Finally, pointing out that if the Respondent's facility is currently registered, it would not seem necessary to require the Respondent to submit a new registration application, I sought confirmation whether Staff wanted to withdraw that requirement from its proposed order.

In response to my letter, Alyce Gilbert of the Department's Division of Environmental Enforcement, who works under Mr. Conlon's supervision, submitted an affidavit dated August 24, 2004. Her affidavit indicated that the facility's petroleum bulk storage registration expired on July 14, 2002, and that the facility remained unregistered until January 21, 2004, when it was registered again.

In a follow-up conversation with Ms. Gilbert on August 31, 2004, she said that because the facility is currently registered, Staff agreed to withdraw its request that the Respondent be directed to submit a new registration application.

No response to the default motion has been made by or on behalf of Dave Landau or Midwood Estates.

- - Dave Landau

The default motion cannot be granted as to Dave Landau because Staff has not adequately demonstrated that he was served with the notice of hearing and complaint.

As noted above, Dave Landau was the only named respondent in the notice of hearing and complaint. In an affidavit of September 1, 2004, Ms. Gilbert states that on May 7, 2004, she placed a true and correct copy of the documents in a secure postpaid wrapper, addressed as follows:

Dave Landau
Midwood Estates
1225 39th Street
Brooklyn, New York 11218

(This affidavit was furnished in response to my August 12, 2004, letter, to correct a typographical error in Ms. Gilbert's mailing affidavit that was attached as Exhibit "C" to the default motion.)

According to Ms. Gilbert, she mailed the notice of hearing by certified mail return receipt requested. A copy of the signed return receipt card, attached to the motion as Exhibit "D", shows the following address for delivery:

Midwood Estates
Dave Landau
1225 39th Street
Brooklyn, New York 11218

When the card was returned to Department Staff, it indicated a mailing date of May 10, 2004, and a delivery date of May 12, 2004. The name of the recipient is not decipherable from that person's signature on the card. The last name "Ausch" is printed below the signature line, but that name does not appear anywhere in Staff's papers.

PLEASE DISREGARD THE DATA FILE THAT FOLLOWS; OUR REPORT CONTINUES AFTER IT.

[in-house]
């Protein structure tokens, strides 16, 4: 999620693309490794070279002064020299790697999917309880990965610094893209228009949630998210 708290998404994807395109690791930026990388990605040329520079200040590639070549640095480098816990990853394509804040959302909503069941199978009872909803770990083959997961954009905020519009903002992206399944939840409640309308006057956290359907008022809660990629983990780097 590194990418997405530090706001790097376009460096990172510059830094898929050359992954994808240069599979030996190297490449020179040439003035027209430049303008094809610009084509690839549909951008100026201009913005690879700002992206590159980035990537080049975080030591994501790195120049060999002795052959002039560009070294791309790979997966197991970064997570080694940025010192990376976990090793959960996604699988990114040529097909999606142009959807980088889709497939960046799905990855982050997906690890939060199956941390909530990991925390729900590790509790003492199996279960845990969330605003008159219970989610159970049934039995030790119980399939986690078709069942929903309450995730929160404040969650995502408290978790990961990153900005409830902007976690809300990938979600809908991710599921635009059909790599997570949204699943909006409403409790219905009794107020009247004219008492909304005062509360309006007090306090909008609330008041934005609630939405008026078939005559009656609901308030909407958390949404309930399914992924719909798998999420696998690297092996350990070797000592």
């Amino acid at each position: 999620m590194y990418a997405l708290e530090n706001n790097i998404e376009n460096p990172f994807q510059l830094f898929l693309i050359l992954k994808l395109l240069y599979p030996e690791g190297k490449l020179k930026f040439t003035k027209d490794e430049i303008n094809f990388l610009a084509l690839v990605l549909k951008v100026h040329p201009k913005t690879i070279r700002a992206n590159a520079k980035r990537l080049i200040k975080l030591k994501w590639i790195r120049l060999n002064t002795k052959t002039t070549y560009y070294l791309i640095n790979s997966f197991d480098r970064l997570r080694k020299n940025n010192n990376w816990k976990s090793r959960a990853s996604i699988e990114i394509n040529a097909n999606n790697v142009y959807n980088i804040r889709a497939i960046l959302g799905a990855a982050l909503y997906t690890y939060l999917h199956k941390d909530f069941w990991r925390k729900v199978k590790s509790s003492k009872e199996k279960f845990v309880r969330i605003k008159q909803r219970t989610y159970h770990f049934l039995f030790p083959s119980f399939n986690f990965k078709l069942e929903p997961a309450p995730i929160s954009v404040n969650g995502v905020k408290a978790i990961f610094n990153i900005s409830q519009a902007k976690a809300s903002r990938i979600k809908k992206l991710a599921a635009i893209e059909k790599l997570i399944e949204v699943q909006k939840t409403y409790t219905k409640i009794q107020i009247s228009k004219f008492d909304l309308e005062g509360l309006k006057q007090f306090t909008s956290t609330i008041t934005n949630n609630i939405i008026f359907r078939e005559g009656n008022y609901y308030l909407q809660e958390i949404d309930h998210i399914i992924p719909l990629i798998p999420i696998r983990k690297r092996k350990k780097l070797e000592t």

According to the Department's regulations, a notice of hearing and complaint may be served by certified mail, in which case service is considered complete when the notice of hearing and complaint are received [see 6 NYCRR 622.3(a)(3)]. In this case, the papers were received, but it is not evident that they were received by or on behalf Mr. Landau.

The return receipt card, by itself, assures the Department only that the papers were delivered at the address to which they were sent, not that the address is an appropriate one for service upon their intended recipient. Also, the card identifies two addressees, with Midwood Estates appearing at the top.

Whatever legal relationship Midwood Estates has to Mr. Landau is not explained in Mr. Conlon's affirmation, Ms. Gilbert's affidavit, or any other evidence provided as part of the default motion. Nor is there any evidence connecting Mr. Landau to the 1225 39th Street address.

Department Staff did not do separate mailings for Mr. Landau and Midwood Estates; it mailed one set of documents for two intended recipients. Though the notice of hearing and complaint were delivered at the Brooklyn address, it is not clear on whose behalf they were accepted, or to which of the addressees they were forwarded.

In summary, Staff's default motion is inadequate as to Dave Landau because it does not contain proof that Mr. Landau was served with the notice and complaint, a required element for such a motion. [See 6 NYCRR 622.15(b)(1), which states that a motion for a default judgment must contain proof of service upon the respondent of the notice of hearing and complaint or such other document which commenced the proceeding.]

- - Midwood Estates

The default judgment cannot be granted as to Midwood Estates because Midwood Estates was not named as a Respondent in the notice of hearing and complaint, even if one were to conclude that it, and not Dave Landau, was served with the pleadings.

Because the notice of hearing and complaint identified only Mr. Landau as Respondent, he alone was obliged to answer the complaint and appear at the pre-hearing conference. The failure of Midwood Estates to answer or appear does not constitute a default, because Staff's hearing notice put it under no obligation to respond to the charges. If Staff wants to add Midwood Estates to this action, it should move to amend the complaint.

- - Duty to Register

Finally, even if one could find the basis for a default in this matter, Staff's proposed order would have to be modified. Where, as here, Staff now concedes that the petroleum bulk storage facility has been re-registered with the Department, it makes no sense to require the submission of another registration application.

Ruling

The motion for default judgment is denied as to both Dave Landau and Midwood Estates.

/s/
Edward Buhrmaster
Administrative Law Judge

Albany, New York
September 21, 2004

TO: Benjamin A. Conlon, Esq.
NYS Dept. of Environmental Conservation
625 Broadway, 14th Floor
Albany, New York 12233-5500

Dave Landau
1225 39th Street
Brooklyn, New York 11218

Midwood Estates
1225 39th Street
Brooklyn, New York 11218